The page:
|Figure 1. Location of the lineament and outcrop study area in the Dover West, Dover East, Newmarket, and Portsmouth 1:24,000-scale quadrangles in southeastern New Hampshire.|
Great Bay is an estuary in southeastern New Hampshire (fig. 1, plate 1(1.6 MB, pdf)) in the 1:24,000-scale Dover West, Dover East, Newmarket, and Portsmouth, 7.5-minute quadrangles. The U.S. Geological Survey (USGS), in cooperation with the Civil Engineering Department at the University of New Hampshire, the Cooperative Institute for Coastal and Estuarine Environmental Technology, and the U.S. Environmental Protection Agency, is assessing ground-water flow to Great Bay. A better understanding of the ground-water-flow system is necessary to identify and locate potential sources of nutrient loading to the bay by ground-water discharge. Identification of fracture-correlated lineaments may indicate bedrock-fracture zones that could serve as ground-water-flow paths and potential points of discharge to the bay. Certain types of fracture-correlated lineaments have been correlated with high bedrock well yields in fractured-bedrock aquifers (Moore and others, in press).
This report describes the results of a lineament study and outcrop-fracture investigation of the bedrock along the shore of Great Bay and adjacent areas. Lineament-identification techniques used in the study are well documented by Brown (1961), Clark and others (1996), and Lattman (1958). Additional references on this topic are included at the end of this report. Lineament and fracture data are correlated to indicate potential discrete zones of fracturing in the bedrock (referred to as fracture zones in this report), which may serve as ground-water-flow paths. Ground-water flow in bedrock fractures may be more readily identified where permeable surficial aquifers are thin or absent, such as the western shore of Great Bay. The extent of the study area is the perimeter of Great Bay and the immediately adjacent areas.
Previous studies identifying fracture-correlated lineaments in the northeastern U.S. include those by Walsh (2000), Moore and others (in press), and Mabee and others (1994). Walsh found that 24 percent of lineaments near outcrops correlate with brittle structures including joints, fracture zones, and faults in Windham, N.H. Moore and others (in press) statistically identified specific types of fracture-correlated lineaments that were related to high-yielding bedrock wells in the Pinardville and Windham quadrangles, New Hampshire. Mabee and others (1994) identified 3 percent of lineaments as fracture correlated in a similar setting on Georgetown Island, Maine, and noted that nearby bedrock wells generally had high transmissivities.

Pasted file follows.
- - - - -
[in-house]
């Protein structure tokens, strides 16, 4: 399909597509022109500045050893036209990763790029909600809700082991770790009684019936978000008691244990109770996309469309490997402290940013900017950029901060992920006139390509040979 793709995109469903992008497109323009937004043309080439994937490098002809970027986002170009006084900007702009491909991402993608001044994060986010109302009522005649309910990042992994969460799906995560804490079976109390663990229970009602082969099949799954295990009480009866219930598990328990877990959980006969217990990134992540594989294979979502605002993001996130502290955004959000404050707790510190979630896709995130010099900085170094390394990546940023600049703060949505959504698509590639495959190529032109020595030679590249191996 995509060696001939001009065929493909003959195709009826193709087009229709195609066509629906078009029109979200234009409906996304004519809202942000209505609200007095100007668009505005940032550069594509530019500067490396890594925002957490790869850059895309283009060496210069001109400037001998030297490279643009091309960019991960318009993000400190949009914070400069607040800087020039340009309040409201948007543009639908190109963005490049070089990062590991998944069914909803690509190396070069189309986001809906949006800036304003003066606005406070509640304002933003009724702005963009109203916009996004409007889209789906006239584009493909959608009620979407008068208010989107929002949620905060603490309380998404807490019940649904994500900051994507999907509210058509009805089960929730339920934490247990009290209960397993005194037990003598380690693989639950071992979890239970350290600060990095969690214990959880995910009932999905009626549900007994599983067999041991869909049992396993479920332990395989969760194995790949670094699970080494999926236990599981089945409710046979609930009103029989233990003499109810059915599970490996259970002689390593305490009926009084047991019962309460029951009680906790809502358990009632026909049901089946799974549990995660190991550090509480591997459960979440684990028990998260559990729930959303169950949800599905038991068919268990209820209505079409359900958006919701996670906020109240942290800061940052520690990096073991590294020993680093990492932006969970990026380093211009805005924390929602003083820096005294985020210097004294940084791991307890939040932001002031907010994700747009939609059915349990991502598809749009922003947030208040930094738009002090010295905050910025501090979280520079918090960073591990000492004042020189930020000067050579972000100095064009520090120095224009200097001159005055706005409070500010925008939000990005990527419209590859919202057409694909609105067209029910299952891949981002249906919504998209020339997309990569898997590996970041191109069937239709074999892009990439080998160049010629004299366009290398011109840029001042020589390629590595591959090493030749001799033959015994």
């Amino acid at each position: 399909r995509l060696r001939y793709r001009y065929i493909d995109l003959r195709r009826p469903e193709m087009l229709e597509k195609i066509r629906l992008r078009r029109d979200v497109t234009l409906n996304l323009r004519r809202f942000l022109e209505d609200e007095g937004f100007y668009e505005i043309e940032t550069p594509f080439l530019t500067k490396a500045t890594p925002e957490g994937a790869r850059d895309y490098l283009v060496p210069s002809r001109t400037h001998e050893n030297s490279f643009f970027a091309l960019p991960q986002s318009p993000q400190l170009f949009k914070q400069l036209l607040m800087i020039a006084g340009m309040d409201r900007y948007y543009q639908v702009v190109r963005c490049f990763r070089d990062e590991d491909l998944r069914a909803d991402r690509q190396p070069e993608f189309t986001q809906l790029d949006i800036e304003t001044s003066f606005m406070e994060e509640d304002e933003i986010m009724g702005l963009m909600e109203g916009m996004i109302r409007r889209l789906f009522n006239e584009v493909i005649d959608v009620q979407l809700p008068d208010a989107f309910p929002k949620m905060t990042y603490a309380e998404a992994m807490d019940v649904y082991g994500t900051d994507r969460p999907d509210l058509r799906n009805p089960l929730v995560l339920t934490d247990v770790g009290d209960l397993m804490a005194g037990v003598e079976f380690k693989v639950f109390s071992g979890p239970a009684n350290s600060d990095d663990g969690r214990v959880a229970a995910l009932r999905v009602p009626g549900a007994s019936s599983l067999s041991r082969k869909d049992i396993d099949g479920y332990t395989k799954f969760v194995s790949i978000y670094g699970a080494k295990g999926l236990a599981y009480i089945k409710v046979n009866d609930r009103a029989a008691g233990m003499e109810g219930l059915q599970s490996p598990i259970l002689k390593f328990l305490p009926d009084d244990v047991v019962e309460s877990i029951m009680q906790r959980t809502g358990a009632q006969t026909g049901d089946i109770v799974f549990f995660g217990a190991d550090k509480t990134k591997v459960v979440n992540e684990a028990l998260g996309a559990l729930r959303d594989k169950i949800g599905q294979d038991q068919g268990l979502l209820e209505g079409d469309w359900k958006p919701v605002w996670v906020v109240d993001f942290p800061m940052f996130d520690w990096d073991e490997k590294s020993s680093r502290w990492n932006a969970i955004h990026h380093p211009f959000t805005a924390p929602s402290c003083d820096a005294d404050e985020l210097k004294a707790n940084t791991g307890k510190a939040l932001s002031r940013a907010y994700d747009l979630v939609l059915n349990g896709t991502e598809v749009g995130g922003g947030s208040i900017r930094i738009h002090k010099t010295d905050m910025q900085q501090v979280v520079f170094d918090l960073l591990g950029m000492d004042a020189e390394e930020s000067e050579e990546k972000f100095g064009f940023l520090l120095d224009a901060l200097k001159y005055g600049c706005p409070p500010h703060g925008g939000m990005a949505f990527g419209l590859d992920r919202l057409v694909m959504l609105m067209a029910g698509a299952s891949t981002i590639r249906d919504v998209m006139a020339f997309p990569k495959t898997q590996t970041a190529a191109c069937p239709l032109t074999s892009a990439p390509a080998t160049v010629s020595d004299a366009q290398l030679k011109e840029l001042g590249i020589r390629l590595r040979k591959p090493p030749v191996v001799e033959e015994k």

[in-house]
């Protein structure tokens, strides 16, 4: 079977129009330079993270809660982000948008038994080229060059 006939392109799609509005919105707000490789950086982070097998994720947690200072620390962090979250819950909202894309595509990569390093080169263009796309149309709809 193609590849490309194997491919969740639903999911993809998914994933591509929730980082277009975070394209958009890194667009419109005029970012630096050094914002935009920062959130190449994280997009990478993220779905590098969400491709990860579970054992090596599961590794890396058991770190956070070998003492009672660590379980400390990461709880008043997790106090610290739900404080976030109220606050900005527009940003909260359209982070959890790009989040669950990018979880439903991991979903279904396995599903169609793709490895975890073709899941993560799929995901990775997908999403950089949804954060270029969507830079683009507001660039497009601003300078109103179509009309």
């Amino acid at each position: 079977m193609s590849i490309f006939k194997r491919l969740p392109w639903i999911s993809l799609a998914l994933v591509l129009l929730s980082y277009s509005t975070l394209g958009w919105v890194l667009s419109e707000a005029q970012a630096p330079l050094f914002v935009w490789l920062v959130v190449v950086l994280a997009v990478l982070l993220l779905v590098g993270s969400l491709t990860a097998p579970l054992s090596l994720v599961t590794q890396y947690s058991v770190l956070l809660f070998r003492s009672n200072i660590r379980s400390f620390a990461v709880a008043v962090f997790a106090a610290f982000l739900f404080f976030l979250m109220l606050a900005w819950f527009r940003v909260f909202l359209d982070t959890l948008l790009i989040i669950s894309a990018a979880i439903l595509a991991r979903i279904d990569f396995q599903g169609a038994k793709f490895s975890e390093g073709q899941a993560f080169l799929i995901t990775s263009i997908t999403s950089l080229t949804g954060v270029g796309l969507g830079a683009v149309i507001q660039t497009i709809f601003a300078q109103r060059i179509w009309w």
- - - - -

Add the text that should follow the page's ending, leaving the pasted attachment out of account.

Physiographic settings in the study area range from marshlands to hills. Over the region, elevations range from 0 to 85 m. Bedrock is exposed at numerous locations along the west shore of Great Bay between the mouth of the Oyster and Lamprey Rivers and along the east shore of Furber Strait from the headlands near Welsh Cove to Woodman Point (plate 1(1.6 MB, pdf)). The south shoreline, from Weeks Point westward for 2 km, also has a considerable number of bedrock outcrops (plate 1(1.6 MB, pdf)).
Crystalline metamorphic and igneous bedrock geology in the study area is shown on plate 1(1.6 MB, pdf). The bedrock outcrops on the west side of the bay are primarily the Silurian-Ordovician Kittery Formation. The Silurian-Ordovician Eliot Formation crops out along the east and south side of the bay. The contact between the two metasedimentary formations is mapped through the bay from the mouth of the Squamscott River in the southwestern corner, across Fox Point and the west edge of Hen Island in the northeastern corner of the bay (Novotny, 1968, Lyons and others, 1997). Devonian Exeter Diorite is exposed in a few outcrops along the west shore of the bay, and is the dominant rock type inland from the shoreline. The contact between the Exeter Diorite and the Kittery Formation is approximately parallel to the shoreline on the west side of the bay (Novotny, 1968).
Unconsolidated glacial, glaciofluvial, and marine sediments generally cover bedrock in the study area. Most of the west side of the bay is covered by unsorted to poorly sorted glacial till (Delcore and Koteff, 1989) that generally ranges in thickness from 0 to 5 m (Bradley, 1964). Stratified sand and gravel overlies bedrock or till on the east side of the bay.
The extent or distribution of till beneath the stratified sand and gravel is not known. The thickness of stratified drift inland to the east side of the bay ranges from 0 to 18 m (Stekl and Flanagan, 1992).
The authors thank Gregory Walsh and Richard Bridge Moore, U.S. Geological Survey, for providing thorough and constructive colleague reviews of the report. Their reviews improved the conclusions on the nature and occurrence of fracture-correlated lineaments and helped create a more useful, and legible map. Appreciation is expressed to the cooperators from the University of New Hampshire's Civil Engineering Department for providing logistical support for the data collection.
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